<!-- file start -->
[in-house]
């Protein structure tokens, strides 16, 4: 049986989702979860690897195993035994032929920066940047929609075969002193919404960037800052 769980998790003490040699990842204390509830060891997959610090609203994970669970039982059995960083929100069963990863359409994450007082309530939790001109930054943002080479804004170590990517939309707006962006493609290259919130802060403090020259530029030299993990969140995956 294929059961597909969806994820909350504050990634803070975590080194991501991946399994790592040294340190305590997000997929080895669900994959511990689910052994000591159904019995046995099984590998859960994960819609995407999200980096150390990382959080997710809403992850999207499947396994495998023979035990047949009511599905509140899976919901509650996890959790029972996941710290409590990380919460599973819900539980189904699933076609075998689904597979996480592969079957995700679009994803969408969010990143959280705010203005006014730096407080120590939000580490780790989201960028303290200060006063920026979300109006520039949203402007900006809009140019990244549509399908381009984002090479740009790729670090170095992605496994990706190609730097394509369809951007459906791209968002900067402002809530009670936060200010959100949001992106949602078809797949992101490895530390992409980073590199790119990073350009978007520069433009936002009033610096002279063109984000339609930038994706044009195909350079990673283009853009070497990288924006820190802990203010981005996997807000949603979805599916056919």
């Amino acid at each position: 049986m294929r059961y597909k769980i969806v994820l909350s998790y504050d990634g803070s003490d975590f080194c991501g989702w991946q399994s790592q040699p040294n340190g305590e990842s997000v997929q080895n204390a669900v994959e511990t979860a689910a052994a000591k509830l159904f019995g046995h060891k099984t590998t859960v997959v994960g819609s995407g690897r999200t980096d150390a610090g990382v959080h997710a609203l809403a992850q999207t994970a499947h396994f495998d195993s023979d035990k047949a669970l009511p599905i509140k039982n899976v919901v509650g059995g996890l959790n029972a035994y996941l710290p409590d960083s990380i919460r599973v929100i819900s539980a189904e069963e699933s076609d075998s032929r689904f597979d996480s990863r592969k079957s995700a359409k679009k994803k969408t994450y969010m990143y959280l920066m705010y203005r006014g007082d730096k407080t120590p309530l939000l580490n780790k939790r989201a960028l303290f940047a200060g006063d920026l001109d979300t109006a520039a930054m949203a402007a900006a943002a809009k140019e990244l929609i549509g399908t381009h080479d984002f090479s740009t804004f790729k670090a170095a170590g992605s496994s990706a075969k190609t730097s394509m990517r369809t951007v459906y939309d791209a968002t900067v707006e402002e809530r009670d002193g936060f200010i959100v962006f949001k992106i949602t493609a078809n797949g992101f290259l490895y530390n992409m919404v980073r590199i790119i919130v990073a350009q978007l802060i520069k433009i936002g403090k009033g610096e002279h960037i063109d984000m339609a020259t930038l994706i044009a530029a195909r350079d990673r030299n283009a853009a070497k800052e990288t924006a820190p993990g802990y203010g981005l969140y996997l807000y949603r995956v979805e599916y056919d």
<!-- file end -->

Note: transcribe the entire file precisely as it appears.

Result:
[in-house]
């Protein structure tokens, strides 16, 4: 049986989702979860690897195993035994032929920066940047929609075969002193919404960037800052 769980998790003490040699990842204390509830060891997959610090609203994970669970039982059995960083929100069963990863359409994450007082309530939790001109930054943002080479804004170590990517939309707006962006493609290259919130802060403090020259530029030299993990969140995956 294929059961597909969806994820909350504050990634803070975590080194991501991946399994790592040294340190305590997000997929080895669900994959511990689910052994000591159904019995046995099984590998859960994960819609995407999200980096150390990382959080997710809403992850999207499947396994495998023979035990047949009511599905509140899976919901509650996890959790029972996941710290409590990380919460599973819900539980189904699933076609075998689904597979996480592969079957995700679009994803969408969010990143959280705010203005006014730096407080120590939000580490780790989201960028303290200060006063920026979300109006520039949203402007900006809009140019990244549509399908381009984002090479740009790729670090170095992605496994990706190609730097394509369809951007459906791209968002900067402002809530009670936060200010959100949001992106949602078809797949992101490895530390992409980073590199790119990073350009978007520069433009936002009033610096002279063109984000339609930038994706044009195909350079990673283009853009070497990288924006820190802990203010981005996997807000949603979805599916056919």
């Amino acid at each position: 049986m294929r059961y597909k769980i969806v994820l909350s998790y504050d990634g803070s003490d975590f080194c991501g989702w991946q399994s790592q040699p040294n340190g305590e990842s997000v997929q080895n204390a669900v994959e511990t979860a689910a052994a000591k509830l159904f019995g046995h060891k099984t590998t859960v997959v994960g819609s995407g690897r999200t980096d150390a610090g990382v959080h997710a609203l809403a992850q999207t994970a499947h396994f495998d195993s023979d035990k047949a669970l009511p599905i509140k039982n899976v919901v509650g059995g996890l959790n029972a035994y996941l710290p409590d960083s990380i919460r599973v929100i819900s539980a189904e069963e699933s076609d075998s032929r689904f597979d996480s990863r592969k079957s995700a359409k679009k994803k969408t994450y969010m990143y959280l920066m705010y203005r006014g007082d730096k407080t120590p309530l939000l580490n780790k939790r989201a960028l303290f940047a200060g006063d920026l001109d979300t109006a520039a930054m949203a402007a900006a943002a809009k140019e990244l929609i549509g399908t381009h080479d984002f090479s740009t804004f790729k670090a170095a170590g992605s496994s990706a075969k190609t730097s394509m990517r369809t951007v459906y939309d791209a968002t900067v707006e402002e809530r009670d002193g936060f200010i959100v962006f949001k992106i949602t493609a078809n797949g992101f290259l490895y530390n992409m919404v980073r590199i790119i919130v990073a350009q978007l802060i520069k433009i936002g403090k009033g610096e002279h960037i063109d984000m339609a020259t930038l994706i044009a530029a195909r350079d990673r030299n283009a853009a070497k800052e990288t924006a820190p993990g802990y203010g981005l969140y996997l807000y949603r995956v979805e599916y056919d």